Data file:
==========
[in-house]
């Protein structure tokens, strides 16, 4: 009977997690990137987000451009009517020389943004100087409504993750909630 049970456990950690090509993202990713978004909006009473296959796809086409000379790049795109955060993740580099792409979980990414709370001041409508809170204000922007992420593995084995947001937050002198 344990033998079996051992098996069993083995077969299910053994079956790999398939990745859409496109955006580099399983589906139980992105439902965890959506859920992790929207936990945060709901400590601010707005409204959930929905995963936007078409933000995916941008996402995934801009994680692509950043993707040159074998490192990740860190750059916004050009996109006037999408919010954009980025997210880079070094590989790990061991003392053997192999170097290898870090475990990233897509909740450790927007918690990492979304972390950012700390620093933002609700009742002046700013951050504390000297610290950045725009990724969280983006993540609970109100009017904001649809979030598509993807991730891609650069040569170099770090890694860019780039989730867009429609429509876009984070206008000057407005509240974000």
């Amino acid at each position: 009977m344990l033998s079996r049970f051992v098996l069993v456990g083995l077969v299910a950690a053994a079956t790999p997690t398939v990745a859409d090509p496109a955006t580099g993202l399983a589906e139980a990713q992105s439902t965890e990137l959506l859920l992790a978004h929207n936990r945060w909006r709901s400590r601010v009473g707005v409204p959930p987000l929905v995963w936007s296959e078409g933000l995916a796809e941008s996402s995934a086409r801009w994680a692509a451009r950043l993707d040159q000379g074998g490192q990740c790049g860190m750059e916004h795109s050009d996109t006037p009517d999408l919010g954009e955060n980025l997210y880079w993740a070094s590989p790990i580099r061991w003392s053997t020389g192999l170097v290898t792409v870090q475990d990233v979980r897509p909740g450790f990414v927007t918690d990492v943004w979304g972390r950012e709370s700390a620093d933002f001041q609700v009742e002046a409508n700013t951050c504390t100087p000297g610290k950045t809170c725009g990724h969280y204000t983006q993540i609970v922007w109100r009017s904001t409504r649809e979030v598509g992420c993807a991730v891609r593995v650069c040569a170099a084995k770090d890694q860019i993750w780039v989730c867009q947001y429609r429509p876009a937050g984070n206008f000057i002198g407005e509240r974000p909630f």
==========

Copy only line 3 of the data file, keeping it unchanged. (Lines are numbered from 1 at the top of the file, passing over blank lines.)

């Amino acid at each position: 009977m344990l033998s079996r049970f051992v098996l069993v456990g083995l077969v299910a950690a053994a079956t790999p997690t398939v990745a859409d090509p496109a955006t580099g993202l399983a589906e139980a990713q992105s439902t965890e990137l959506l859920l992790a978004h929207n936990r945060w909006r709901s400590r601010v009473g707005v409204p959930p987000l929905v995963w936007s296959e078409g933000l995916a796809e941008s996402s995934a086409r801009w994680a692509a451009r950043l993707d040159q000379g074998g490192q990740c790049g860190m750059e916004h795109s050009d996109t006037p009517d999408l919010g954009e955060n980025l997210y880079w993740a070094s590989p790990i580099r061991w003392s053997t020389g192999l170097v290898t792409v870090q475990d990233v979980r897509p909740g450790f990414v927007t918690d990492v943004w979304g972390r950012e709370s700390a620093d933002f001041q609700v009742e002046a409508n700013t951050c504390t100087p000297g610290k950045t809170c725009g990724h969280y204000t983006q993540i609970v922007w109100r009017s904001t409504r649809e979030v598509g992420c993807a991730v891609r593995v650069c040569a170099a084995k770090d890694q860019i993750w780039v989730c867009q947001y429609r429509p876009a937050g984070n206008f000057i002198g407005e509240r974000p909630f």